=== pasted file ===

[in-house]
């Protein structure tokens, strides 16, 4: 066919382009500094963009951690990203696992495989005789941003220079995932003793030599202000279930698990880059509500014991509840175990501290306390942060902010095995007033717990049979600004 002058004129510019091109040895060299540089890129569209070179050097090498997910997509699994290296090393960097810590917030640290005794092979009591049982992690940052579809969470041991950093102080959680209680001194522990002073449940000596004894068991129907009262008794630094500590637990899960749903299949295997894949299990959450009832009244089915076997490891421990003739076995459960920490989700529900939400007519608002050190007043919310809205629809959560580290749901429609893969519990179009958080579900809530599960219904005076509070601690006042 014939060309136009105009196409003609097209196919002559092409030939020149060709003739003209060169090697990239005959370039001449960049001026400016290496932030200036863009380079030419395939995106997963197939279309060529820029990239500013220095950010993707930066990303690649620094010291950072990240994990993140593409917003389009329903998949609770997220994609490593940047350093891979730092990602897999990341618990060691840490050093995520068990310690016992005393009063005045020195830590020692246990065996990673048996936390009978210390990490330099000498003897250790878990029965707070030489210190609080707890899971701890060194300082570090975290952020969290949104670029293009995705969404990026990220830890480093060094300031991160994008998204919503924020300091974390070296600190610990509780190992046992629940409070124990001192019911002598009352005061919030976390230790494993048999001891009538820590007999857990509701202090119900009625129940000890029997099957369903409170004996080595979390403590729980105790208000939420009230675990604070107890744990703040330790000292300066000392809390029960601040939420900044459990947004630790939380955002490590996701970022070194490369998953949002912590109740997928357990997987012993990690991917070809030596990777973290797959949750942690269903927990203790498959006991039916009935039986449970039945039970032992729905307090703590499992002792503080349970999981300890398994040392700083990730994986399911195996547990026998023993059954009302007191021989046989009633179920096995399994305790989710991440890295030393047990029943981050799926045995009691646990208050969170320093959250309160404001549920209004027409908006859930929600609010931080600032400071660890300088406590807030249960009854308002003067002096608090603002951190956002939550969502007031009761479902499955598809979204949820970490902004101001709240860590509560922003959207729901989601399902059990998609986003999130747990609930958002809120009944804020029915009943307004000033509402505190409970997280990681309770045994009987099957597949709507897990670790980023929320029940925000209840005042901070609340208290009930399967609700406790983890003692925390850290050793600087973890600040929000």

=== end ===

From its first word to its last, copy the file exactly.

[in-house]
């Protein structure tokens, strides 16, 4: 066919382009500094963009951690990203696992495989005789941003220079995932003793030599202000279930698990880059509500014991509840175990501290306390942060902010095995007033717990049979600004 002058004129510019091109040895060299540089890129569209070179050097090498997910997509699994290296090393960097810590917030640290005794092979009591049982992690940052579809969470041991950093102080959680209680001194522990002073449940000596004894068991129907009262008794630094500590637990899960749903299949295997894949299990959450009832009244089915076997490891421990003739076995459960920490989700529900939400007519608002050190007043919310809205629809959560580290749901429609893969519990179009958080579900809530599960219904005076509070601690006042 014939060309136009105009196409003609097209196919002559092409030939020149060709003739003209060169090697990239005959370039001449960049001026400016290496932030200036863009380079030419395939995106997963197939279309060529820029990239500013220095950010993707930066990303690649620094010291950072990240994990993140593409917003389009329903998949609770997220994609490593940047350093891979730092990602897999990341618990060691840490050093995520068990310690016992005393009063005045020195830590020692246990065996990673048996936390009978210390990490330099000498003897250790878990029965707070030489210190609080707890899971701890060194300082570090975290952020969290949104670029293009995705969404990026990220830890480093060094300031991160994008998204919503924020300091974390070296600190610990509780190992046992629940409070124990001192019911002598009352005061919030976390230790494993048999001891009538820590007999857990509701202090119900009625129940000890029997099957369903409170004996080595979390403590729980105790208000939420009230675990604070107890744990703040330790000292300066000392809390029960601040939420900044459990947004630790939380955002490590996701970022070194490369998953949002912590109740997928357990997987012993990690991917070809030596990777973290797959949750942690269903927990203790498959006991039916009935039986449970039945039970032992729905307090703590499992002792503080349970999981300890398994040392700083990730994986399911195996547990026998023993059954009302007191021989046989009633179920096995399994305790989710991440890295030393047990029943981050799926045995009691646990208050969170320093959250309160404001549920209004027409908006859930929600609010931080600032400071660890300088406590807030249960009854308002003067002096608090603002951190956002939550969502007031009761479902499955598809979204949820970490902004101001709240860590509560922003959207729901989601399902059990998609986003999130747990609930958002809120009944804020029915009943307004000033509402505190409970997280990681309770045994009987099957597949709507897990670790980023929320029940925000209840005042901070609340208290009930399967609700406790983890003692925390850290050793600087973890600040929000």